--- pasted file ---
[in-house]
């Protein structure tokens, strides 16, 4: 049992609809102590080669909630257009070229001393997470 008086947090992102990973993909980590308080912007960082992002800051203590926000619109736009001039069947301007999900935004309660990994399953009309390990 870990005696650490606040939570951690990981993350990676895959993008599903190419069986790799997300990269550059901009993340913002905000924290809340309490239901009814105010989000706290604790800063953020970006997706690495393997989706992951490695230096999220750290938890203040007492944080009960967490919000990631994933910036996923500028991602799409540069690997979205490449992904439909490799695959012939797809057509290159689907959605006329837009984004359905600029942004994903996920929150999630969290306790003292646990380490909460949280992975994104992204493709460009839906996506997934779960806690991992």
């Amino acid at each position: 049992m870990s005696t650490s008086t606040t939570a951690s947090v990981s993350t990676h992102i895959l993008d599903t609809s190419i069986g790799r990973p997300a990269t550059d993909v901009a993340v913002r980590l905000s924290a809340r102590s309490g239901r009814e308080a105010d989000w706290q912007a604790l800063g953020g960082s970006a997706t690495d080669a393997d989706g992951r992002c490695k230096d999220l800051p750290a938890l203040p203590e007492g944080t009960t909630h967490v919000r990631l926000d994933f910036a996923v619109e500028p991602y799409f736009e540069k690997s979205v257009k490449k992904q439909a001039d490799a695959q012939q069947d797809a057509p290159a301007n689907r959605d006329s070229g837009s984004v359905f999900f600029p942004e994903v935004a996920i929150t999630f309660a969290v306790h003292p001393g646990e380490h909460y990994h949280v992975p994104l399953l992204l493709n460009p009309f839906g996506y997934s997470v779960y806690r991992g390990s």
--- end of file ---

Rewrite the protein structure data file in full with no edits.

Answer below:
[in-house]
């Protein structure tokens, strides 16, 4: 049992609809102590080669909630257009070229001393997470 008086947090992102990973993909980590308080912007960082992002800051203590926000619109736009001039069947301007999900935004309660990994399953009309390990 870990005696650490606040939570951690990981993350990676895959993008599903190419069986790799997300990269550059901009993340913002905000924290809340309490239901009814105010989000706290604790800063953020970006997706690495393997989706992951490695230096999220750290938890203040007492944080009960967490919000990631994933910036996923500028991602799409540069690997979205490449992904439909490799695959012939797809057509290159689907959605006329837009984004359905600029942004994903996920929150999630969290306790003292646990380490909460949280992975994104992204493709460009839906996506997934779960806690991992």
């Amino acid at each position: 049992m870990s005696t650490s008086t606040t939570a951690s947090v990981s993350t990676h992102i895959l993008d599903t609809s190419i069986g790799r990973p997300a990269t550059d993909v901009a993340v913002r980590l905000s924290a809340r102590s309490g239901r009814e308080a105010d989000w706290q912007a604790l800063g953020g960082s970006a997706t690495d080669a393997d989706g992951r992002c490695k230096d999220l800051p750290a938890l203040p203590e007492g944080t009960t909630h967490v919000r990631l926000d994933f910036a996923v619109e500028p991602y799409f736009e540069k690997s979205v257009k490449k992904q439909a001039d490799a695959q012939q069947d797809a057509p290159a301007n689907r959605d006329s070229g837009s984004v359905f999900f600029p942004e994903v935004a996920i929150t999630f309660a969290v306790h003292p001393g646990e380490h909460y990994h949280v992975p994104l399953l992204l493709n460009p009309f839906g996506y997934s997470v779960y806690r991992g390990s």